- Life Style
I refuse to apologize on behalf of the terrorists who committed the atrocious massacre of the church in Alexandria.
I, as an Egyptian, regardless of the religion I believe in, or the one I was born into, demand an apology. An apology not only for this heart breaking massacre, but for the cancerous intolerance that is practiced by a great number of this country’s citizens, whatever their religion or class.
The crises in Egypt go beyond, but definitely include, sectarianism.The public reaction, opinion articles, and official responses to this tragic massacre were gravely disappointing.
Officially, we are presented by an apologetic rhetoric, whereby the state attempts to reproduce a naive discourse on national unity.
On the popular level, however, discontent manifests itself in two forms: On one hand, the denunciation of violence by “moderate” Muslims through various expressions of solidarity with their Christian “brothers” and “sisters.” The intentions of these gestures of solidarity are noble, but the consequences risk reinforcing the Muslim-Christian divide, while undermining the fact that this event was orchestrated by terrorists against everyone in this country.
On the other hand, one should be cautious not to hail this event as the “golden” proof of the persecution of Christians in Egypt. Religious intolerance does exist, but this should not be taken as an excuse for submission to dogmatic religious institutions or reproducing other forms of intolerance.
Instead, we should pause for a second to seriously analyze the mass hysteria that is triggered everyday by both Muslim and Christian Egyptians.
Religious sectarianism or rather prejudice against Christians in Egypt, specifically on the popular level, should be analyzed as part of a growing culture of intolerance that is found throughout society. Recent events have shown that Egyptians, whether Muslims or Christians, alarmingly practice or repeat racist, sexist and sectarian behavior and remarks.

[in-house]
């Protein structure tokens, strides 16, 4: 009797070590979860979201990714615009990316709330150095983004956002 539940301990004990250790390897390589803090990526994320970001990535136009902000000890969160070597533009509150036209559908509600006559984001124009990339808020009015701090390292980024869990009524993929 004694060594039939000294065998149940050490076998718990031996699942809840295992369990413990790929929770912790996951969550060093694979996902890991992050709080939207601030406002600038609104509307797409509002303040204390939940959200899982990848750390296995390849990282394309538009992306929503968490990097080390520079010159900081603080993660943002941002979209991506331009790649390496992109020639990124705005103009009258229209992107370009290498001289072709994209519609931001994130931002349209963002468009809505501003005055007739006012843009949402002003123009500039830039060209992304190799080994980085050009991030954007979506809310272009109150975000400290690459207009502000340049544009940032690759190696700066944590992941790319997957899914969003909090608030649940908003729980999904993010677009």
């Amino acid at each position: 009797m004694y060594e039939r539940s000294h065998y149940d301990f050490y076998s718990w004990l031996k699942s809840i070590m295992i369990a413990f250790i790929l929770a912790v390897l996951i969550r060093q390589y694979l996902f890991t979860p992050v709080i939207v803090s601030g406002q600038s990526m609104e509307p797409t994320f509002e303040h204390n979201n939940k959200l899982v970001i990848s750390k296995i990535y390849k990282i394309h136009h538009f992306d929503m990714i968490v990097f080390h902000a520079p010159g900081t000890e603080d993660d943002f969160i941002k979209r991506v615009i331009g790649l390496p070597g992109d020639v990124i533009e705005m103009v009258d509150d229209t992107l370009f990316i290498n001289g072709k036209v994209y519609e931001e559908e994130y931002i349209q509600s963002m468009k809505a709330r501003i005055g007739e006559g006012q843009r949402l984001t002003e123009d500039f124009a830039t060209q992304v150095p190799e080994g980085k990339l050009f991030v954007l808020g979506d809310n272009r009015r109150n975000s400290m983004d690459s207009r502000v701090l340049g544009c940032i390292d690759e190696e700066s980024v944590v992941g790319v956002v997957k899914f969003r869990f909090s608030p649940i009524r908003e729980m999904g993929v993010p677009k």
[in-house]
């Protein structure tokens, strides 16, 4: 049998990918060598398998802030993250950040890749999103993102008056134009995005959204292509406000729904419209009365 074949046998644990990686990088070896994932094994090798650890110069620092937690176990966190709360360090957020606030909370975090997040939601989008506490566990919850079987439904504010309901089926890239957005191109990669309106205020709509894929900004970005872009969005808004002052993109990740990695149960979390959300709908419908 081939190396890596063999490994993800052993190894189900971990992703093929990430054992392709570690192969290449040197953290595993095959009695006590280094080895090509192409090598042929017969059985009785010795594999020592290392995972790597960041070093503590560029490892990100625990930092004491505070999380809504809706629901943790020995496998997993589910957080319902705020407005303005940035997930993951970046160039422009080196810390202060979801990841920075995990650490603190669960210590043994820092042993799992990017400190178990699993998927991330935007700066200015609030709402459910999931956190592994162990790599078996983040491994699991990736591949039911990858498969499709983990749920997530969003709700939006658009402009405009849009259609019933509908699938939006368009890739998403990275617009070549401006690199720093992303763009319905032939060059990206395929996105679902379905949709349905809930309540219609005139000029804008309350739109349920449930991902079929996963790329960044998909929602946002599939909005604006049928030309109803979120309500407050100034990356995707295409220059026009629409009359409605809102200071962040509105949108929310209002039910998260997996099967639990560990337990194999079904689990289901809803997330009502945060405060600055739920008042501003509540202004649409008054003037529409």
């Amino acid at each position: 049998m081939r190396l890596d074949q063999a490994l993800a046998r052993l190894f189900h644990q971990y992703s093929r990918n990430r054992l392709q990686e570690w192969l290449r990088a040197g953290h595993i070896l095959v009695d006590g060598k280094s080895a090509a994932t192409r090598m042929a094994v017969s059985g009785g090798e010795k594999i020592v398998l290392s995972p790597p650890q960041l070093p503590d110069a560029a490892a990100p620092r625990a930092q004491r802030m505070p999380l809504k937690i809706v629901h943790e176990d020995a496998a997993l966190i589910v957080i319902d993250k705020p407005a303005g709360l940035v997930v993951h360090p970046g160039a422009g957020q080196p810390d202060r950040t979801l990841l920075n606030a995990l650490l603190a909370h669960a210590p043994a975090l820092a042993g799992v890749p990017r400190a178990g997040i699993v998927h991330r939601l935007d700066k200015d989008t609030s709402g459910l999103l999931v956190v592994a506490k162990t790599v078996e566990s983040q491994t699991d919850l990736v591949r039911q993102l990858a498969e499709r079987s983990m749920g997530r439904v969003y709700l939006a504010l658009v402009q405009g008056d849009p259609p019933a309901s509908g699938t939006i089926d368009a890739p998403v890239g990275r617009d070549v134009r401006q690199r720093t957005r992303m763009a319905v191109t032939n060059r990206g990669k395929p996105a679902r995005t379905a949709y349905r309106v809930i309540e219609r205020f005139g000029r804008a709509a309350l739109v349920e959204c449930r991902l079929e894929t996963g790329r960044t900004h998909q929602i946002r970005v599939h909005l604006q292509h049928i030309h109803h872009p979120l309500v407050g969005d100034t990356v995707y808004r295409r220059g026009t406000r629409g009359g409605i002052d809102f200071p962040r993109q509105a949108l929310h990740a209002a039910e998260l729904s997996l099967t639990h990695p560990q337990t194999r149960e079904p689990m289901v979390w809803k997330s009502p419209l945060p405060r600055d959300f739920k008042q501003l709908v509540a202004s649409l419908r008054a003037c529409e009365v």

For example, one wonders why the people of this country, including some well regarded intellectuals, never hesitated to label all Algerians as "barbaric" in reaction to violence perpetrated by a hysterical football crowd? Or to insensitively bash the continuous struggle of the Palestinians by ignorantly repeating appalling phrases such as “They’ve sold their land”? What about the fact that young women were chased and sexually abused by a hysterical crowd in the heart of the capital on an Eid holiday several years ago? Isn’t this a manifestation of the gender-based intolerance that we live out on a daily basis?
All this fades, of course, to the lack of shame when liberally throwing around racist comments about African refugees. This sampling of what I call everyday hysteria is practiced along all sectarian lines.
Thus, we should not be surprised when such hysteria also targets religious minorities. But if we are to discuss religious sectarianism in a serious manner, we have to realize that the question is delicate and has to be understood in a historical context.
In the nineteenth century, the (mis)treatment of Christian millets was often used as a pretext for European powers to intervene in the domestic affairs of the Ottoman empire. In the 1820s, Russia encouraged the Christian minorities of the empire to revolt, demanding a suspension of their tax payment to the sultan. Russia, wanting to find clients in the Ottoman empire, targeted the Greek Orthodox and the Armenians, eventually declaring itself the patron of Greek orthodox Christians in the empire. This revolt, however, became the first incident of ethnic cleansing (Greeks versus. Muslim Turks) in the history of the Ottoman empire.
The drama of sectarianism is, however, even starker in the Levant. When the British empire of the early 19th century was unable to find Protestant clients in the region, it began to patronize local Muslim minorities and play them against Arab Christians. The infamous rivalry between the Druze and Maronites of Lebanon was engineered by the British empire. This was in the context of British rivalry with other European powers, in this case the French, who were supporting the Catholic Maronites. As events unfolded, the Maronite-Druze rivalry chronicled one of the bloodiest civil wars in Lebanese history.
These two historical examples should warn us of the repercussions of abusing the issue of religious sectarianism. The region should address the question of sectarianism responsibly and with caution.
On the other hand, the responsibility of curbing the growing intolerance in this country falls upon all of us, regardless of our religion, beliefs, or where and how we wish to live our lives.
We need to stand up to religious dogma by institutions, preachers, and “televangalicals.” We ultimately need to engage critically and responsibly with this rhetoric of religious sectarianism and to rethink any intolerant phrase, thought, or ideology that crosses our path.